‘So, you lied.’ The accusation from my therapist rendered me speechless. I hadn’t lied! As I’d just explained, all I’d done was tell a friend I wasn’t upset with her for cancelling on me when, secretly, I was. But that didn’t make me a liar. I was just… tweaking the truth so I wouldn’t hurt anyone’s feelings. Everybody does that.

‘That is lying,’ he said, a bit more gently. ‘It’s dishonesty. You’re denying that person the truth — and yourself.’

His words shook me. I’d never thought of myself as dishonest. Yet I began to think of all those times when I hadn’t been truthful, big and small. In the past few days alone, I’d told a friend I loved her outfit when I didn’t, pretended I was busy with work when my parents rang and told a colleague how great their latest project was when I hadn’t actually read it.

In that moment, I realised I wasn’t the flawless friend, daughter and colleague I’d always thought I was; I was actually a prolific liar. I might have been doing it with the intention of not hurting others, but it didn’t matter. I was lying to my loved ones — and I’d been doing it my whole life.

After three decades of lying - and suffering from anxiety and stress because she wasn't being honest with herself - Radhika Sanghani embarked on an experiment to always tell the truth

After three decades of lying – and suffering from anxiety and stress because she wasn’t being honest with herself – Radhika Sanghani embarked on an experiment to always tell the truth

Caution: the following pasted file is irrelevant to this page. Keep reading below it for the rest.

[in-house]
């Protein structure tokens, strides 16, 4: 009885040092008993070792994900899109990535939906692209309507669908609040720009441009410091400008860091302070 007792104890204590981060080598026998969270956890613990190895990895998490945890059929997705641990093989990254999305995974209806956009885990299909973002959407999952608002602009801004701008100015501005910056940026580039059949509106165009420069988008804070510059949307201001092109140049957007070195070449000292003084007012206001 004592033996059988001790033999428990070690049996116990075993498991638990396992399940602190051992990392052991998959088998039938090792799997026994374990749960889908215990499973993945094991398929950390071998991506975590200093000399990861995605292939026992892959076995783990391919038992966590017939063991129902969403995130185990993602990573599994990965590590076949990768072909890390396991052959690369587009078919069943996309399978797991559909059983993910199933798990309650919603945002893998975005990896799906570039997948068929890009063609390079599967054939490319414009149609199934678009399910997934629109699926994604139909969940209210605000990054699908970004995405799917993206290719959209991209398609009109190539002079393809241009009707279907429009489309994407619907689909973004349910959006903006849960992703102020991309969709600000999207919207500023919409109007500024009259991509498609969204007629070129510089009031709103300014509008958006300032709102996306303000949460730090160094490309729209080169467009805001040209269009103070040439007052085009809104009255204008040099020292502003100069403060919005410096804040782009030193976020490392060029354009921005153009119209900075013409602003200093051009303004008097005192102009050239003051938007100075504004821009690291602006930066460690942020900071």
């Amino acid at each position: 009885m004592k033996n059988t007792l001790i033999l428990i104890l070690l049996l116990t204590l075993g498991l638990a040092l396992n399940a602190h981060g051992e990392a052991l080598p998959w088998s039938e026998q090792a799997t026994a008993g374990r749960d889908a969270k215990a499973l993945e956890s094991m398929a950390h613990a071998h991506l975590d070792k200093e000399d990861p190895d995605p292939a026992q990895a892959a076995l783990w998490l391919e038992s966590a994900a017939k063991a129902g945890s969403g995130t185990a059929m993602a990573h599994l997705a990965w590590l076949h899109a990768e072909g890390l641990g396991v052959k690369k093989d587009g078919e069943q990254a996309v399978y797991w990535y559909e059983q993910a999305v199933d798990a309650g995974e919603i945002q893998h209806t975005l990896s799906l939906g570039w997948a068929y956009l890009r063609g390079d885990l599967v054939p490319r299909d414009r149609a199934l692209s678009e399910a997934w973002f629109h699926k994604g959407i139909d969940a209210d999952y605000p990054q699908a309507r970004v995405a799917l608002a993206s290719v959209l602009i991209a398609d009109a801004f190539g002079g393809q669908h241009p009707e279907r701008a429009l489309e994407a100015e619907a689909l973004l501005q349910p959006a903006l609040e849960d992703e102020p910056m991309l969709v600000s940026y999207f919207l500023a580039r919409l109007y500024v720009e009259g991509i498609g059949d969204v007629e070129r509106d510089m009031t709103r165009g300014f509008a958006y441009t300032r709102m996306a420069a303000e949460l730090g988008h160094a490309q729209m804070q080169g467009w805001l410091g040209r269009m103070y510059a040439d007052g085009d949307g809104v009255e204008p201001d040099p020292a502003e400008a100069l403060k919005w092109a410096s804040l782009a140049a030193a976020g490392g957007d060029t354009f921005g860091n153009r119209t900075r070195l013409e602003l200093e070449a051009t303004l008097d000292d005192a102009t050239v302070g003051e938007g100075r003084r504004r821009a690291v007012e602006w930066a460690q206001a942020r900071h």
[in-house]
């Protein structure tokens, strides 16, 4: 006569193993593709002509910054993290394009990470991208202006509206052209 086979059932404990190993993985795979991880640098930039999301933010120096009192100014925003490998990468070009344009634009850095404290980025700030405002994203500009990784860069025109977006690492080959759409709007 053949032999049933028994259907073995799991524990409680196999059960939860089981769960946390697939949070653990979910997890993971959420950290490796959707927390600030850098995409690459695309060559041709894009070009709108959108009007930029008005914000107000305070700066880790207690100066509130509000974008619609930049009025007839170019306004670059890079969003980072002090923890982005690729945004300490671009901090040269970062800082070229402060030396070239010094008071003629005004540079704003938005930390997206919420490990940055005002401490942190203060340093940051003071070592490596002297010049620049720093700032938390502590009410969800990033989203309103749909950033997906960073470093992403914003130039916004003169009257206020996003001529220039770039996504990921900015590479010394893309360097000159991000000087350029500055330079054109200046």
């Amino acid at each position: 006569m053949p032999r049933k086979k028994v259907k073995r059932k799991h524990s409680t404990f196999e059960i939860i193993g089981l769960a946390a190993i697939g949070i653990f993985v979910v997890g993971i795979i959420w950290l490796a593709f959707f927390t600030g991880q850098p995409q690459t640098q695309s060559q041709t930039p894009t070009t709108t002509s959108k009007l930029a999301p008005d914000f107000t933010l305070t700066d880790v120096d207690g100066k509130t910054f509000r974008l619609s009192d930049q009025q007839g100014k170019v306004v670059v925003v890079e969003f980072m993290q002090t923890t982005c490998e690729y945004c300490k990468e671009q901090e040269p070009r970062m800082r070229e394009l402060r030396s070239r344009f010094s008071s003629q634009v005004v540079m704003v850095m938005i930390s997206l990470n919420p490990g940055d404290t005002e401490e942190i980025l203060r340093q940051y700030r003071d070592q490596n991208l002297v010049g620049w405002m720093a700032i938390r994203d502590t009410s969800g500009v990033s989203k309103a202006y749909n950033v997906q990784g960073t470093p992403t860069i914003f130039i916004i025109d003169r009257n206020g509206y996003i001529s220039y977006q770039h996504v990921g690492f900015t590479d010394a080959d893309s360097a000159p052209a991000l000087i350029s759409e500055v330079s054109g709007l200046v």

Sometimes it was natural and silly, like when I was younger and pretended I hadn’t eaten that slice of cake, when my mouth was covered in chocolate. But at other times, my lies came from a damaging desire to please others.

Like when I stayed far too long in a relationship that wasn’t meeting my needs. I didn’t want to tell him how I truly felt — frustrated, lonely and unseen — because I didn’t want to upset him. Yet my hidden feelings just turned into growing resentment and when he later ended our relationship, I realised the person I’d really been upsetting all that time was myself.

Many studies have shown how damaging such habits can be to our health, increasing our stress level and resulting in burnout. 

My lying started in primary school, as I tried to make my parents happy by being a ‘good girl’, putting on a big smile and hiding my true feelings. It’s not surprising; even the nursery rhymes I sang said girls were made of ‘sugar and spice and all things nice’. 

It’s an expectation that persists to this day. Women are told to be ‘sweet’, ‘cool’, ‘fun’ — to ‘just go with it’. In other words, to stay silent and smile nicely while we shove our true feelings deep down inside in order to make other people happy.

A 2022 YouGov poll found that 56 per cent of women say they are people-pleasers, compared with 42 per cent of men.

With hindsight, I could see that’s why I was such a worried teenager. I constantly hid my true thoughts and feelings from my family and friends — be it the stress I felt taking an 11+ exam, the intensity of my first crush aged 13 or the devastation I felt after my first break-up aged 15. It all came from a desire to not want to disappoint people or be deemed ‘too much’. I was scared that if I was my true self, people wouldn’t like me any more.